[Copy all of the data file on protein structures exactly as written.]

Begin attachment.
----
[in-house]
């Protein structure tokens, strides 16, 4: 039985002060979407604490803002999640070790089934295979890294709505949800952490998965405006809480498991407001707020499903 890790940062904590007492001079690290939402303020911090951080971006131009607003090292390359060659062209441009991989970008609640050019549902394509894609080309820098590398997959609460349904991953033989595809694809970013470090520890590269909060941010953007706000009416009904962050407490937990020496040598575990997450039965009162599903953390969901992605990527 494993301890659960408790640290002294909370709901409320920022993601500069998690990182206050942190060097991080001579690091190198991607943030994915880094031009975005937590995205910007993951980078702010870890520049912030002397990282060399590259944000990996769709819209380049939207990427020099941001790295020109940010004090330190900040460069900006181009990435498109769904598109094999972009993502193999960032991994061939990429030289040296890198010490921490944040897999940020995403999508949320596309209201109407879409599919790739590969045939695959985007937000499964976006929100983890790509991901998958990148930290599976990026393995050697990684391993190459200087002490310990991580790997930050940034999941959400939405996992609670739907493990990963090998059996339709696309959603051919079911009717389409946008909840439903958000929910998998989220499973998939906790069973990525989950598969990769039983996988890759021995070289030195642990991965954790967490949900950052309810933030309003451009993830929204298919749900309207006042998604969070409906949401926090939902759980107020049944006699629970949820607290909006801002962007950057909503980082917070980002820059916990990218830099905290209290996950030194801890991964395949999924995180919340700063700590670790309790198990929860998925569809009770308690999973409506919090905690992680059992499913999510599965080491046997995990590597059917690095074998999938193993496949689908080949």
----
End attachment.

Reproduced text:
[in-house]
């Protein structure tokens, strides 16, 4: 039985002060979407604490803002999640070790089934295979890294709505949800952490998965405006809480498991407001707020499903 890790940062904590007492001079690290939402303020911090951080971006131009607003090292390359060659062209441009991989970008609640050019549902394509894609080309820098590398997959609460349904991953033989595809694809970013470090520890590269909060941010953007706000009416009904962050407490937990020496040598575990997450039965009162599903953390969901992605990527 494993301890659960408790640290002294909370709901409320920022993601500069998690990182206050942190060097991080001579690091190198991607943030994915880094031009975005937590995205910007993951980078702010870890520049912030002397990282060399590259944000990996769709819209380049939207990427020099941001790295020109940010004090330190900040460069900006181009990435498109769904598109094999972009993502193999960032991994061939990429030289040296890198010490921490944040897999940020995403999508949320596309209201109407879409599919790739590969045939695959985007937000499964976006929100983890790509991901998958990148930290599976990026393995050697990684391993190459200087002490310990991580790997930050940034999941959400939405996992609670739907493990990963090998059996339709696309959603051919079911009717389409946008909840439903958000929910998998989220499973998939906790069973990525989950598969990769039983996988890759021995070289030195642990991965954790967490949900950052309810933030309003451009993830929204298919749900309207006042998604969070409906949401926090939902759980107020049944006699629970949820607290909006801002962007950057909503980082917070980002820059916990990218830099905290209290996950030194801890991964395949999924995180919340700063700590670790309790198990929860998925569809009770308690999973409506919090905690992680059992499913999510599965080491046997995990590597059917690095074998999938193993496949689908080949």